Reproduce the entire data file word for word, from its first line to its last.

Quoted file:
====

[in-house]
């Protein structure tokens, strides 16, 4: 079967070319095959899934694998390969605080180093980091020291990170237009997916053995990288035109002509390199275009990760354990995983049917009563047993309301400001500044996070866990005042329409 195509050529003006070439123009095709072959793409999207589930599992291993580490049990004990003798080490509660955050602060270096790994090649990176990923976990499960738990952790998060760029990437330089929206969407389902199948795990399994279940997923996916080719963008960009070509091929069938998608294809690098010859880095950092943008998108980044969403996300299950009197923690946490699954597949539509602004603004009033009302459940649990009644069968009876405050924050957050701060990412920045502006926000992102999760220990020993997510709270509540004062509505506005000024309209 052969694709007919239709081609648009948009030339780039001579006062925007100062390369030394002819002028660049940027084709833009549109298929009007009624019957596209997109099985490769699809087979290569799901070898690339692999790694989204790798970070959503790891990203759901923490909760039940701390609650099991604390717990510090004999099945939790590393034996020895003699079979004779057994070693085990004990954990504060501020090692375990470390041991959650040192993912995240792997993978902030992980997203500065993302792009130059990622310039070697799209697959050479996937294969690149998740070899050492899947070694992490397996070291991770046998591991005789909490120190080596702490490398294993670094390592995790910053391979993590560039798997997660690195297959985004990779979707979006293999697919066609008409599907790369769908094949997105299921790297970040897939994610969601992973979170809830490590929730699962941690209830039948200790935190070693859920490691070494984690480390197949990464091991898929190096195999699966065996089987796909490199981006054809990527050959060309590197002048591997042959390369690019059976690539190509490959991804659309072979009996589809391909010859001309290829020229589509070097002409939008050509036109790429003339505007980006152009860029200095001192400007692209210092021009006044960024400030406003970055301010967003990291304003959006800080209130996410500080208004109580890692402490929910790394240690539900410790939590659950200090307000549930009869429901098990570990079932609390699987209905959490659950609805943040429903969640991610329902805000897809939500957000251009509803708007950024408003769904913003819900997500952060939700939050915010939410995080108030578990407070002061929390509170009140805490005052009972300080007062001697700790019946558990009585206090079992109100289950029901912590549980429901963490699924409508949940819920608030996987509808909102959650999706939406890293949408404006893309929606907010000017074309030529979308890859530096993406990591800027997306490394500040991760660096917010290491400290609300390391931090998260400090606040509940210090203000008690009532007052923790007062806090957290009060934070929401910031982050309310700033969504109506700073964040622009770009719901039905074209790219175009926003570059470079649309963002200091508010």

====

[in-house]
């Protein structure tokens, strides 16, 4: 079967070319095959899934694998390969605080180093980091020291990170237009997916053995990288035109002509390199275009990760354990995983049917009563047993309301400001500044996070866990005042329409 195509050529003006070439123009095709072959793409999207589930599992291993580490049990004990003798080490509660955050602060270096790994090649990176990923976990499960738990952790998060760029990437330089929206969407389902199948795990399994279940997923996916080719963008960009070509091929069938998608294809690098010859880095950092943008998108980044969403996300299950009197923690946490699954597949539509602004603004009033009302459940649990009644069968009876405050924050957050701060990412920045502006926000992102999760220990020993997510709270509540004062509505506005000024309209 052969694709007919239709081609648009948009030339780039001579006062925007100062390369030394002819002028660049940027084709833009549109298929009007009624019957596209997109099985490769699809087979290569799901070898690339692999790694989204790798970070959503790891990203759901923490909760039940701390609650099991604390717990510090004999099945939790590393034996020895003699079979004779057994070693085990004990954990504060501020090692375990470390041991959650040192993912995240792997993978902030992980997203500065993302792009130059990622310039070697799209697959050479996937294969690149998740070899050492899947070694992490397996070291991770046998591991005789909490120190080596702490490398294993670094390592995790910053391979993590560039798997997660690195297959985004990779979707979006293999697919066609008409599907790369769908094949997105299921790297970040897939994610969601992973979170809830490590929730699962941690209830039948200790935190070693859920490691070494984690480390197949990464091991898929190096195999699966065996089987796909490199981006054809990527050959060309590197002048591997042959390369690019059976690539190509490959991804659309072979009996589809391909010859001309290829020229589509070097002409939008050509036109790429003339505007980006152009860029200095001192400007692209210092021009006044960024400030406003970055301010967003990291304003959006800080209130996410500080208004109580890692402490929910790394240690539900410790939590659950200090307000549930009869429901098990570990079932609390699987209905959490659950609805943040429903969640991610329902805000897809939500957000251009509803708007950024408003769904913003819900997500952060939700939050915010939410995080108030578990407070002061929390509170009140805490005052009972300080007062001697700790019946558990009585206090079992109100289950029901912590549980429901963490699924409508949940819920608030996987509808909102959650999706939406890293949408404006893309929606907010000017074309030529979308890859530096993406990591800027997306490394500040991760660096917010290491400290609300390391931090998260400090606040509940210090203000008690009532007052923790007062806090957290009060934070929401910031982050309310700033969504109506700073964040622009770009719901039905074209790219175009926003570059470079649309963002200091508010």